A lesbian couple is suing after three countries denied their baby a passport because she has two mothers. Both of the mothers’ countries and the country the “Baby S” was born in are all refusing to give her a passport.
The mothers are now taking their case Europe’s Court of Justice in Luxembourg, worried that the combination of anti-LGBTQ laws and varying citizenship rules could ruin their baby’s life. If Baby S remains stateless, she could have difficulty enrolling in school, getting a job, or accessing health care.
Baby S was born in Spain and both of her mothers, who are married to each other, are on her birth certificate. But Spain doesn’t have birthright citizenship and neither of her mothers are Spanish citizens, so Spain won’t grant her citizenship.
One of her mothers is from Gibraltar, which is a British Overseas Territory. But the U.K. doesn’t recognize Baby S because her British mother – who is on her birth certificate – acquired her citizenship by descent and therefore can’t pass her citizenship on to her children if they’re not born in the U.K.
The other mother is from Bulgaria, and the mothers applied for a Bulgarian birth certificate for their daughter so that they could eventually get her a passport. But Bulgaria also refused because the baby has two mothers on her birth certificate, citing their constitution which defines marriage as between one man and one woman.
“It’s caused us a lot of upset,” Baby S’s Bulgarian mother, whose name has not been made public, told Reuters. “This discrimination feels very personal and has shocked us.”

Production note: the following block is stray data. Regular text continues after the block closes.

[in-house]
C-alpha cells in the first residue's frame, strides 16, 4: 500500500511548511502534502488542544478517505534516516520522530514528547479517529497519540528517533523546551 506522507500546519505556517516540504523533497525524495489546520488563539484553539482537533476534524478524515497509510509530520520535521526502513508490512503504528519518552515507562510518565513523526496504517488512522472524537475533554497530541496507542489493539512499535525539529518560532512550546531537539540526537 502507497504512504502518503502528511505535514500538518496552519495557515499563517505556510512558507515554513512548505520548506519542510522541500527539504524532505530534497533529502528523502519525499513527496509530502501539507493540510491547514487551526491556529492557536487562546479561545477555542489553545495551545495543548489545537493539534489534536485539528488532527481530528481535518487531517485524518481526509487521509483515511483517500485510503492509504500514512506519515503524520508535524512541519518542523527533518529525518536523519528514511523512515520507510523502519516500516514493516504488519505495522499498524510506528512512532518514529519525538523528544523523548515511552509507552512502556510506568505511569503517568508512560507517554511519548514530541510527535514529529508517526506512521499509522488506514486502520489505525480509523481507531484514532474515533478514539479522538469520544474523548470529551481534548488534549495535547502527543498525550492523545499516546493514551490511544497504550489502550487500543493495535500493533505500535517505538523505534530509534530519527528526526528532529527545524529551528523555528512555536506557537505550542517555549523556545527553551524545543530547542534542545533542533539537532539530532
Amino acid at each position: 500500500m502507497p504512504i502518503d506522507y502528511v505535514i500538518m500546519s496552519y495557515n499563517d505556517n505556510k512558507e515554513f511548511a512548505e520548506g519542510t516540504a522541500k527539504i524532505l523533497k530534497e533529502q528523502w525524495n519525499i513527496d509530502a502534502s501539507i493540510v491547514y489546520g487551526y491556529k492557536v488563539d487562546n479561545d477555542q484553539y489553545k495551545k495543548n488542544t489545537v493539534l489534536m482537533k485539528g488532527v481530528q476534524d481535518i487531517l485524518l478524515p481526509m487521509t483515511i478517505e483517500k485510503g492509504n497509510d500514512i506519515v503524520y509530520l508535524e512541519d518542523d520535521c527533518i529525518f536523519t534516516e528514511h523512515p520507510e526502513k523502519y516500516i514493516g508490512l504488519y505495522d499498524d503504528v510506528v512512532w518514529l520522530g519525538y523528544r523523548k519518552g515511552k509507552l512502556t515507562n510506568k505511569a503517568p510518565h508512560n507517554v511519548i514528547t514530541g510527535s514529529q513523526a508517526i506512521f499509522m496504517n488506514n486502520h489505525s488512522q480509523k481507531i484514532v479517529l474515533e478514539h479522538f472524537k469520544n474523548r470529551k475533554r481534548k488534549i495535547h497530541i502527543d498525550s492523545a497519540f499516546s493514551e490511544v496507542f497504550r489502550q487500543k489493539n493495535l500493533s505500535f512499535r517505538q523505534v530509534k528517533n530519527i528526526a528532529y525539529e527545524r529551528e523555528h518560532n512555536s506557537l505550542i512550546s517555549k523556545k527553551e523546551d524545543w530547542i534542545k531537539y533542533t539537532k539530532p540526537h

She said that their extended family hasn’t even met the baby since her birth in December 2019 yet because she can’t obtain a passport to travel.
The Bulgarian mother is suing Bulgaria in the E.U. court so that her child will not grow up stateless. Bulgaria and Spain are E.U. member states, but the U.K. is not.
“I want to tell [the court] I’m her mother no matter which country I’m in. It’s very unfortunate that I can be her mother in Spain… but I can’t be her mother in my own home country,” she said.
“This ruling will be important for many people,” said the mother’s lawyer Denitsa Lyubenova. “There are a lot of same-sex couples in Europe in the same position, whose children are at risk of statelessness because E.U. member states in central and eastern Europe do not recognize their family status.”
The court in Luxembourg is hearing another, similar case from two mothers who are from Poland and Ireland and who had a child in Spain.
European Commission President Ursula von der Leyen told the European Parliament last year that she intends to strengthen LGBTQ family rights.
“If you are [a] parent in one country, you are [a] parent in every country,” she said.